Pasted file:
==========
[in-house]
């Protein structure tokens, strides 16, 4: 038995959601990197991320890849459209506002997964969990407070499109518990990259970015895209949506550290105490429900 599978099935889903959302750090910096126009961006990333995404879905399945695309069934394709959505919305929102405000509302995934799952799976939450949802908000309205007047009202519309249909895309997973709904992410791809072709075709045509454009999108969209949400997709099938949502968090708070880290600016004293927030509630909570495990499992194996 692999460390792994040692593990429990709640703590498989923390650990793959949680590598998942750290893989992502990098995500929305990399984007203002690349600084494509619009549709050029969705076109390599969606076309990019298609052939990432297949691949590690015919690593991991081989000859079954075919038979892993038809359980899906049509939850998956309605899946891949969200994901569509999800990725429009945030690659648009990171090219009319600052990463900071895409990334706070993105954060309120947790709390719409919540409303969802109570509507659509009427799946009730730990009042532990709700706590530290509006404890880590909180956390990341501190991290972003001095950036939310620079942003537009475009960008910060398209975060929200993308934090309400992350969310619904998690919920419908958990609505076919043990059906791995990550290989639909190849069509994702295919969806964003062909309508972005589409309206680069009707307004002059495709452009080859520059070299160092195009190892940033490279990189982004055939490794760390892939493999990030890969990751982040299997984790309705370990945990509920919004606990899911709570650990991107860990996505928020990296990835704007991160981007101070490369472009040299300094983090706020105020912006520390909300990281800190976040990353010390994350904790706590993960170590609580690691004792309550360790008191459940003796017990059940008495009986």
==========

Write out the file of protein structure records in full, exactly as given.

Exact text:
[in-house]
């Protein structure tokens, strides 16, 4: 038995959601990197991320890849459209506002997964969990407070499109518990990259970015895209949506550290105490429900 599978099935889903959302750090910096126009961006990333995404879905399945695309069934394709959505919305929102405000509302995934799952799976939450949802908000309205007047009202519309249909895309997973709904992410791809072709075709045509454009999108969209949400997709099938949502968090708070880290600016004293927030509630909570495990499992194996 692999460390792994040692593990429990709640703590498989923390650990793959949680590598998942750290893989992502990098995500929305990399984007203002690349600084494509619009549709050029969705076109390599969606076309990019298609052939990432297949691949590690015919690593991991081989000859079954075919038979892993038809359980899906049509939850998956309605899946891949969200994901569509999800990725429009945030690659648009990171090219009319600052990463900071895409990334706070993105954060309120947790709390719409919540409303969802109570509507659509009427799946009730730990009042532990709700706590530290509006404890880590909180956390990341501190991290972003001095950036939310620079942003537009475009960008910060398209975060929200993308934090309400992350969310619904998690919920419908958990609505076919043990059906791995990550290989639909190849069509994702295919969806964003062909309508972005589409309206680069009707307004002059495709452009080859520059070299160092195009190892940033490279990189982004055939490794760390892939493999990030890969990751982040299997984790309705370990945990509920919004606990899911709570650990991107860990996505928020990296990835704007991160981007101070490369472009040299300094983090706020105020912006520390909300990281800190976040990353010390994350904790706590993960170590609580690691004792309550360790008191459940003796017990059940008495009986």